iDrive provides a generic storage service but is particularly oriented towards backups. Their software provides best-practice backup functionality such as snapshotting, file versioning, physical storage shipments for recovery (i.e. posting you a hard drive with your data on it!) and automatic and scheduled synchronisation.

Price-wise they are very competitive.


OneDrive is Microsoft’s online storage service, built into its Office 365 service. Unlike Google Drive, though, you can purchase storage space separately, however this capability only extends to 100 GB. As we require 1 TB, we have to purchase Microsoft 365 Personal which also includes access to the Microsoft Office suite.

Access to Microsoft Office is great if you were going to purchase that anyway, but otherwise it feels like you’re paying for something you don’t need.

As you’d expect, synchronisation is provided for Windows operating systems; macOS is supported too. There’s not an official client for Linux, but they can be found.


rsync.net is an old favourite of mine. I used to use them personally because of the ease of setting up rsync based backups from a Linux home server. Their key differentiator was their level of support; you always seemed to get a technically savvy support answering your emails quickly.

They are still mainly targeted at offsite backups. They are, and remain, expensive, which is why I personally moved to S3.

Amazon S3

S3 is the storage element of Amazon’s AWS (Amazon Web Services).

S3 is quite a low-level service - you have to install software to perform the synchronisation yourself. AWS boasts other storage services such as Elastic File System which works in different ways and might be more convenient.

Getting setup is a pain, but once you’re there S3 is quite flexible, particularly in its pricing as it’s a plain per-GB cost. That means, if your collection is a lot smaller than 1 TB, S3 might make some financial sense.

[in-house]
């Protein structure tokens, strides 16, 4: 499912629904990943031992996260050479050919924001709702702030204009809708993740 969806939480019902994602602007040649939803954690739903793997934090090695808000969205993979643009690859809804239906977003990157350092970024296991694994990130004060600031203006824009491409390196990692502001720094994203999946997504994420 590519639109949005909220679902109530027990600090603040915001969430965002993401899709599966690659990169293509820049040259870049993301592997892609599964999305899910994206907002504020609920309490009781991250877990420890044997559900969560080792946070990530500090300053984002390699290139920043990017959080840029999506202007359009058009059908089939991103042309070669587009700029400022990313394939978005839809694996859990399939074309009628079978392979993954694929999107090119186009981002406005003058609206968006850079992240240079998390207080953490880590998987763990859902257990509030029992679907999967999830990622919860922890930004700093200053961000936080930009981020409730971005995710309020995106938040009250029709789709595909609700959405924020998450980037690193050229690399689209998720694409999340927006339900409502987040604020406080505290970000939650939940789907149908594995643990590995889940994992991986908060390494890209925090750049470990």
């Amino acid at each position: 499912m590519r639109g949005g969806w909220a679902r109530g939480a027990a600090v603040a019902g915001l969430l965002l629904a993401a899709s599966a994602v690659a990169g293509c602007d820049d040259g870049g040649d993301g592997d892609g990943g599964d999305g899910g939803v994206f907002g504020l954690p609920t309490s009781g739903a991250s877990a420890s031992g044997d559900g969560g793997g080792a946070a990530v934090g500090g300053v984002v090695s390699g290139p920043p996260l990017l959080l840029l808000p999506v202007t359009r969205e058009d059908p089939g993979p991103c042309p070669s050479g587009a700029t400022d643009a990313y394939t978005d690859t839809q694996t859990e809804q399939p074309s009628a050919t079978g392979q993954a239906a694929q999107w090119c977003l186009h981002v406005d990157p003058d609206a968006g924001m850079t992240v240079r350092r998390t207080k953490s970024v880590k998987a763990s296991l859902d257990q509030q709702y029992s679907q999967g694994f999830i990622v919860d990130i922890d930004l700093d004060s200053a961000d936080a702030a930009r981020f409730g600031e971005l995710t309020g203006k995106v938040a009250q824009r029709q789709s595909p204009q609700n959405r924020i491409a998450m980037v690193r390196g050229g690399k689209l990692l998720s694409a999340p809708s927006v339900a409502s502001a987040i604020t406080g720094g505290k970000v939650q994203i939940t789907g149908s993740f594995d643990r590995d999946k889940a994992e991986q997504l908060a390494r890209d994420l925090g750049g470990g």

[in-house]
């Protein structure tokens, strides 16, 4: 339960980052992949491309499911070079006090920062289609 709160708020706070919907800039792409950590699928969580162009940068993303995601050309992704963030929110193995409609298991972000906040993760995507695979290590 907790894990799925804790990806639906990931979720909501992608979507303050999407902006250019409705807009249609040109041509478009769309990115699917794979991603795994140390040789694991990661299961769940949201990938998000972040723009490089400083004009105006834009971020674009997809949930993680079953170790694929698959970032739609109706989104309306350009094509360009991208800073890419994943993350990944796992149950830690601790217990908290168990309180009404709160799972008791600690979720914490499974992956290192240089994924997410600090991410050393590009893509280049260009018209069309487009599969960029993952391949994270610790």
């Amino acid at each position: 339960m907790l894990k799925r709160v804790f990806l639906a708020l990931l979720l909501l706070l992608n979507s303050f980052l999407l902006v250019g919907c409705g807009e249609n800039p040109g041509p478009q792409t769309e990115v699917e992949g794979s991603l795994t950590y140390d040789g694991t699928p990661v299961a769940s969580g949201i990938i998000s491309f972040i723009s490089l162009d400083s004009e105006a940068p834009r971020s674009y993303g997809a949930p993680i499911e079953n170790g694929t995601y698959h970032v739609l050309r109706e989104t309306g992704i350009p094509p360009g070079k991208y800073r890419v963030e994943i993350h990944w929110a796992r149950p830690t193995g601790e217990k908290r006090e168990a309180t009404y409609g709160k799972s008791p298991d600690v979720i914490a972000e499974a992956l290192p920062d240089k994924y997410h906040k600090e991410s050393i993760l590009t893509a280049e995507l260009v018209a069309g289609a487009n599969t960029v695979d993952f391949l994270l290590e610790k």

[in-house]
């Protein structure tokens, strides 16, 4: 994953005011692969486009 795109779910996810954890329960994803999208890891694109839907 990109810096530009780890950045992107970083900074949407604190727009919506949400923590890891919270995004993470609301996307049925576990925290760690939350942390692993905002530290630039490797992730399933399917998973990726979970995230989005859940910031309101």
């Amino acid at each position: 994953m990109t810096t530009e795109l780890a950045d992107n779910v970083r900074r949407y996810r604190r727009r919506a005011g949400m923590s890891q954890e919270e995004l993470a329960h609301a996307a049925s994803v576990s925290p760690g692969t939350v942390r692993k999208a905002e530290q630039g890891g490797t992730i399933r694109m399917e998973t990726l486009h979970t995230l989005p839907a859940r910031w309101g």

Backblaze Personal Backup Best for very large collections

Backblaze have been around a while and have developed a sound reputation as cost effective, no-frills storage. Their Personal Backup product offers unlimited storage but with some limits on flexibility.

First, only Windows and Mac are supported. Secondly, only direct connected data is supported, i.e. you can’t backup a NAS. Finally, it’s very definitely a backup solution; the backup client is programmed to simply backup all data other than specific excluded files, such as software files.

If you can live with these limitations, it’s a very good value service.

Backblaze B2 Most flexible

Backblaze also offer a more flexible service, B2. B2 is the “business” focused service. Pricing is more flexible, allowing you to lower the bill with less music stored. Also you are free to use Linux on this service. Overall, it’s a similar service to Amazon S3.

What stands out is Backblaze’s integrity, they’ll even send USB drives of your data and, if you return it in 30 days, you get a full refund. In addition, they are well known for their HDD surveys on reliability; these are available to everyone and are really useful in choosing new storage.

Like S3, B2 doesn’t have a client of its own. Because it combines S3’s flexibility with its Personal Backup sibling’s value, we awarded this service Most flexible.

Self hosted

I wanted to highlight a final option - doing it yourself!

Typically, this will be built on some existing cloud platform. For example, you could create a server in AWS using EC2 or Lightsail which acts as a file server. This might make synchronisation easier for your particular use case.

Comparison table

For quick reference, here’s a comparison table of the services:

Dropbox Google Drive iDrive OneDrive rsync.net Amazon S3 Backblaze Personal Backup Backblaze B2
Free storage (GB) 2 15 5 5 0 5 0 10
Storage cost / TB / year ($) 1 47.94 39.99 10.42 59.99 300 276 60 2 59.40
Download cost ($ per GB) 0 0 0 0 0 0.09 0 0.01
Automatic sync software
This is the cost per TB per year, but can be misleading as some services have more fine grained pricing. AWS S3 for example can be used for lower storage requirements at lower cost.
Storage is not metered, so this cost is actually for unlimited storage.

Any other services I should cover? Let me know in the comments how you store your music online!

Photo by Joshua Hoehne on Unsplash

tags: cloud backup sync self-hosting

The Music Library Management blog

Dan Gravell

I'm Dan, the founder and programmer of bliss. I write bliss to solve my own problems with my digital music collection.